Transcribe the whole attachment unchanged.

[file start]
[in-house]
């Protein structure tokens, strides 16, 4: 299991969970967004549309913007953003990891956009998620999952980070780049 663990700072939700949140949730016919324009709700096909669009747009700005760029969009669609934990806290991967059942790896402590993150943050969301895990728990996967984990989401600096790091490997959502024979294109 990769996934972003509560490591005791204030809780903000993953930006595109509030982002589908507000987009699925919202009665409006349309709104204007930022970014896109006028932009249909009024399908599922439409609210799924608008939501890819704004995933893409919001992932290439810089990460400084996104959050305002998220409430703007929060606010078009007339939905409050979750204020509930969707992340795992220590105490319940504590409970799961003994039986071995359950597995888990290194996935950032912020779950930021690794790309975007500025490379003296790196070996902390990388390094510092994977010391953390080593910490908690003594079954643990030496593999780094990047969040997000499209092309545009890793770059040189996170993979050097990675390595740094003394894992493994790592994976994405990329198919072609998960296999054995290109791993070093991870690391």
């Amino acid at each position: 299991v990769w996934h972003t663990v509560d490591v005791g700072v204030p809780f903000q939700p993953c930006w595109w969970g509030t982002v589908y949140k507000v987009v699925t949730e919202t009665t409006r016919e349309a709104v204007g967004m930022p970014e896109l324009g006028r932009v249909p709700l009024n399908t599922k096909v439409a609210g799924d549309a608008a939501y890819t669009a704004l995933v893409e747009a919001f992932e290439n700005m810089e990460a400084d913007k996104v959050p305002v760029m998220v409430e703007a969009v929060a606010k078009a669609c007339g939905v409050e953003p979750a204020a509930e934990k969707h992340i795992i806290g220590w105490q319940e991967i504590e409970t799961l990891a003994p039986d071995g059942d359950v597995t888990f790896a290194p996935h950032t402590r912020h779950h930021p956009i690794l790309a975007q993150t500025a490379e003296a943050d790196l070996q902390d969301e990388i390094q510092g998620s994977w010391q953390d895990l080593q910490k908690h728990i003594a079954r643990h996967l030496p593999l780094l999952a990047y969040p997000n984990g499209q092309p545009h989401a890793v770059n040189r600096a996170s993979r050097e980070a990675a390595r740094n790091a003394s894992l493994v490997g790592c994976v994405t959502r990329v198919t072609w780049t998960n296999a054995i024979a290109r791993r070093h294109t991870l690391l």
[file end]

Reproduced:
[in-house]
């Protein structure tokens, strides 16, 4: 299991969970967004549309913007953003990891956009998620999952980070780049 663990700072939700949140949730016919324009709700096909669009747009700005760029969009669609934990806290991967059942790896402590993150943050969301895990728990996967984990989401600096790091490997959502024979294109 990769996934972003509560490591005791204030809780903000993953930006595109509030982002589908507000987009699925919202009665409006349309709104204007930022970014896109006028932009249909009024399908599922439409609210799924608008939501890819704004995933893409919001992932290439810089990460400084996104959050305002998220409430703007929060606010078009007339939905409050979750204020509930969707992340795992220590105490319940504590409970799961003994039986071995359950597995888990290194996935950032912020779950930021690794790309975007500025490379003296790196070996902390990388390094510092994977010391953390080593910490908690003594079954643990030496593999780094990047969040997000499209092309545009890793770059040189996170993979050097990675390595740094003394894992493994790592994976994405990329198919072609998960296999054995290109791993070093991870690391």
């Amino acid at each position: 299991v990769w996934h972003t663990v509560d490591v005791g700072v204030p809780f903000q939700p993953c930006w595109w969970g509030t982002v589908y949140k507000v987009v699925t949730e919202t009665t409006r016919e349309a709104v204007g967004m930022p970014e896109l324009g006028r932009v249909p709700l009024n399908t599922k096909v439409a609210g799924d549309a608008a939501y890819t669009a704004l995933v893409e747009a919001f992932e290439n700005m810089e990460a400084d913007k996104v959050p305002v760029m998220v409430e703007a969009v929060a606010k078009a669609c007339g939905v409050e953003p979750a204020a509930e934990k969707h992340i795992i806290g220590w105490q319940e991967i504590e409970t799961l990891a003994p039986d071995g059942d359950v597995t888990f790896a290194p996935h950032t402590r912020h779950h930021p956009i690794l790309a975007q993150t500025a490379e003296a943050d790196l070996q902390d969301e990388i390094q510092g998620s994977w010391q953390d895990l080593q910490k908690h728990i003594a079954r643990h996967l030496p593999l780094l999952a990047y969040p997000n984990g499209q092309p545009h989401a890793v770059n040189r600096a996170s993979r050097e980070a990675a390595r740094n790091a003394s894992l493994v490997g790592c994976v994405t959502r990329v198919t072609w780049t998960n296999a054995i024979a290109r791993r070093h294109t991870l690391l």